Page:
Bottles, feeding ...

61, 74

ing mothers ...

48, 44

Brand’s Essence of Chicken 94

Avoidance of dishes

by

Brandy ... ...

... 94

nursing mothers

... 49

Breast feeding ...

43-52

,, ,, partial

... 65

Baby’s Basket ...

30, 81

Bronchitis ......

99, 100

,, Bath ...

... 81

Bruises ... ...

... 119

,, Bed......

28-80

Burns and scalds ...

... 117

,, Chair ...

... 79

Baby to sleep alone

... 28

Camphorated oil ...

56, 100

Bandage for the mother

... 39

Carbonate of soda ...

... 65

Bare feet ... ...

... 25

Carnrick’s Liquid Peptonoids 96

Barley water ... 57, 65, 124

Carnrick’s Soluble Food 70, 96

Bed, making of the mother’s

Casein ... ...

... 64

87-39

Castor oil ... 85,

103, 106

Beef tea ... ...

... 124

Catching fire, baby

117-119

Belts... ... ...

... 24

Chair, baby’s ...

... 79

Champagne... ...

Page ... 95

Changes in milk ...

... 64

Chicken broth ...

... 125

Chicken Pox ...

... 101

Child not crying at birth ... 41

Child, progress of ...

77-81

Cleaning the teeth...

... 84

Cleanliness... ...

60, 62, 115

Clothes, long ...

22, 23

Clothes, short ...

24, 25

Clothing, the mother

’s ... 14

Clothing, woollen ...

... 18

Cold, influenza ...

... 101

Colustrum ... ...

... 46

Condensed milk ...

66, 67

Condy’s fluid ...

... 39

Constipation ...

102, 103

Consumption ...

... 65

Convulsions ...

... 104

Corsets .....

... 15

Cough, whooping .,

115, 116

Cow’s milk.....

... 63

Crawling .....

79, 80

Cream ......

73, 112

Croup ... ..

... 105

Cuts........

... 120

Dangers in weaning

54, 91

Description of baby’s

clothes

Diarrhoea ... ..

17-27 91, 106

Diet list for nine months ... 71

Diet list for eighteen

months 74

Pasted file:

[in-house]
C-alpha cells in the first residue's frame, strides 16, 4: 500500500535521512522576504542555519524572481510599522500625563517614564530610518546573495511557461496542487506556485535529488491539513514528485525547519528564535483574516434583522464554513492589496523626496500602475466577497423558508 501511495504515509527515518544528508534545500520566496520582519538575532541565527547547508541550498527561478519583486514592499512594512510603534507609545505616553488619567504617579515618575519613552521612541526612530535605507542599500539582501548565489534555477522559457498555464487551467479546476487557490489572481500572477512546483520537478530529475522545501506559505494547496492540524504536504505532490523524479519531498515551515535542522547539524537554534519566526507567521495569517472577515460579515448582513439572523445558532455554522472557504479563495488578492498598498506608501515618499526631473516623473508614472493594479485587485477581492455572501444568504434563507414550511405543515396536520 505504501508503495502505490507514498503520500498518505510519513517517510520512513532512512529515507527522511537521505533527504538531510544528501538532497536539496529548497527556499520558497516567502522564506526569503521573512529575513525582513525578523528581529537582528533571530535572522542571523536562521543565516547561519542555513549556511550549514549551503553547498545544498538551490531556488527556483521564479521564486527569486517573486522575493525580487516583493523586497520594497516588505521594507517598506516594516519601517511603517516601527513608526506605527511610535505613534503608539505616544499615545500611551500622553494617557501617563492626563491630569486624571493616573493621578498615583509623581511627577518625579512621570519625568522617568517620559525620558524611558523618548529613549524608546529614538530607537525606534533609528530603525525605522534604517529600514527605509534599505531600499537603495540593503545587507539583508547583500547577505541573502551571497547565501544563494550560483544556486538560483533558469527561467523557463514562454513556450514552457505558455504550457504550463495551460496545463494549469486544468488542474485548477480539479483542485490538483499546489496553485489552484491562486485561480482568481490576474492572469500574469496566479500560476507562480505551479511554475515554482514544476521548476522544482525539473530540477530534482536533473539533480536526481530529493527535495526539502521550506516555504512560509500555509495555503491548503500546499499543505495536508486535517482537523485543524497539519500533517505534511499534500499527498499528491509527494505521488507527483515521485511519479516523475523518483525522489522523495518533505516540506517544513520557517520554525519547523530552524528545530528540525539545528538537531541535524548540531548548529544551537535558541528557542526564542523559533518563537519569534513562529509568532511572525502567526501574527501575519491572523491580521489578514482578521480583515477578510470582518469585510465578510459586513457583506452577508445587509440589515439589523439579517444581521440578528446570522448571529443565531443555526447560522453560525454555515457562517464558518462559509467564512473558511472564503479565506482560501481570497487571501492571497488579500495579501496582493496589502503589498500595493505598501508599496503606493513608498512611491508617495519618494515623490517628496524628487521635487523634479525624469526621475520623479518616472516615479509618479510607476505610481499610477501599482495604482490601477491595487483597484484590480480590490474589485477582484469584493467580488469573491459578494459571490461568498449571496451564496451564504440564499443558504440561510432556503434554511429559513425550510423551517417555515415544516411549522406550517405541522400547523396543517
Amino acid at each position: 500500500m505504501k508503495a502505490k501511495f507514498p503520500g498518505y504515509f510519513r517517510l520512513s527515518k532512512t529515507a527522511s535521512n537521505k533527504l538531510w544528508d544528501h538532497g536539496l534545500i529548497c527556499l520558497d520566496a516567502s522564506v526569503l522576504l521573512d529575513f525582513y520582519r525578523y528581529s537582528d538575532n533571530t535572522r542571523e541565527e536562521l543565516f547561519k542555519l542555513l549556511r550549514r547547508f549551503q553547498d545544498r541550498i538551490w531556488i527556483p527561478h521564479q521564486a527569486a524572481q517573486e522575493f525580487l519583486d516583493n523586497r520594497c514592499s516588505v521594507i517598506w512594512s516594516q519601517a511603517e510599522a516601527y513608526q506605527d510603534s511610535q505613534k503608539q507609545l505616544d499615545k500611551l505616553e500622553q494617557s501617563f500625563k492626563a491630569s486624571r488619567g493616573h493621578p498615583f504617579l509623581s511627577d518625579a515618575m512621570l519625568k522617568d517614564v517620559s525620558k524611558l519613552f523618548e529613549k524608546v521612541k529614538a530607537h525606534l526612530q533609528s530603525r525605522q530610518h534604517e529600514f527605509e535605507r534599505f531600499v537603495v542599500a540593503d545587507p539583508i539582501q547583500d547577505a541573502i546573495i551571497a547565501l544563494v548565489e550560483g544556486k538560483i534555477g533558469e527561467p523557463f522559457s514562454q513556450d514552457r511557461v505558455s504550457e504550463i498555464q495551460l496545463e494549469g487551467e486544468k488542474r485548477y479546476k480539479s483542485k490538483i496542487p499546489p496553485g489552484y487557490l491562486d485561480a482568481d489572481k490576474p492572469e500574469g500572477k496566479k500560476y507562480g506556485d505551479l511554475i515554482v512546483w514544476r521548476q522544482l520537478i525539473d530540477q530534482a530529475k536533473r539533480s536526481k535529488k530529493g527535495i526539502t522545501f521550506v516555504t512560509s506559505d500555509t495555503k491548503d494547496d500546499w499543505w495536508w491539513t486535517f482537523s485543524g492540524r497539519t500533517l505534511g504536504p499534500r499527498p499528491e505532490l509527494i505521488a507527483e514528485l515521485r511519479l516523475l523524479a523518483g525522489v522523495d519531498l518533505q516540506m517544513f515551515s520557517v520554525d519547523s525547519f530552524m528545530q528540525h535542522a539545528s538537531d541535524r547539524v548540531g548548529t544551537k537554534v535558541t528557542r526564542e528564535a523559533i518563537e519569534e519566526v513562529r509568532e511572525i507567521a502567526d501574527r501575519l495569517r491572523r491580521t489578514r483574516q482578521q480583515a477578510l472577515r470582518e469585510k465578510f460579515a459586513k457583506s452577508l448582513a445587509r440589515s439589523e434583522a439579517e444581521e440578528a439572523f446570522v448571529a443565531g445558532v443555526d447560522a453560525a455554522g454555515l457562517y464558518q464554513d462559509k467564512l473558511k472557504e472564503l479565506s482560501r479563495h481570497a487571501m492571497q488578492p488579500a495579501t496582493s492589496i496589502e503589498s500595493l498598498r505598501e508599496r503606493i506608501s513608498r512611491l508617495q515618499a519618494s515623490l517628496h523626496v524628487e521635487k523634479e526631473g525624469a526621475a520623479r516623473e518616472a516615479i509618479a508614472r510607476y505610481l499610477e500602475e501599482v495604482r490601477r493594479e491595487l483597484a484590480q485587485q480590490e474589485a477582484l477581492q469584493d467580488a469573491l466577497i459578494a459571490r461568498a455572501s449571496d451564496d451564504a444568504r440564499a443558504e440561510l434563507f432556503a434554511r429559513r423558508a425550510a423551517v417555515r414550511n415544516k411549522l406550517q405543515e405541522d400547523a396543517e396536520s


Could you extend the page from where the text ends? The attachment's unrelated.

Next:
Diet list for two and

a half

years ... ..

... 75

Diet, the mother’s..

13, 14

Diet troubles ..

... 91

Diphtheria ...

65, 103, 107

Dried milk foods ...

Page ... 69

Drinking of stimulants

... 48

Earache ... ...

... 108

Ears, foreign bodies in

... 120

Eczema.........

108, 103

Epidemics and milk

... 65

Exercise ...... 79, 89, 90

Feeding, breast ...

43-52

Feeding bottles ...

... 61

Feeding, hand ...

59-76

Feet, bare......

... 25

First stage of labour

... 39

Foreign bodies in the ear... 120

Frame food ...

57, 71

Frocks, short ...

... 25

Fuller’s earth ...

... 30

Gastro-enteritis ...

91-98

Glycerine and borax

... 115

Glycerine injection

... 103

Goat’s milk......

... 63

Go-cart ......

... 31

Hair mattress ...

... 29

Hand-feeding ...

59-75

Health in teething...

... 83

Height of baby ...

... 81

Hot bath ......

102,113

Humanised milk ...

... 67

Hygiene of clothing

18-25

Inability of mother

to

nurse ......

... 51

Infantile paralysis ...

110, 111

Influence, pre-natal

... 9-16

Intervals in feeding

... 47

Ioecacuanha wine ...

... 105

Page

Page

Jeyes’ disinfectant...

... 39

Pillow, the......

... 29

Jugs.........

... 61

Poisoning ... ...

... 121

Potatoes ......

... 114

Kicking ......

... 78

Powder box and puff

... 30

Pre-natal influence

...9-16

Lemon juice ...

... 114

Preparations for birth

of

Lime water... ...

... 65

child ......

17-39

Lists for baby’s basket

... 30

Press, the ... ...

... 33

List of clothes required

26, 27

Progress of child ...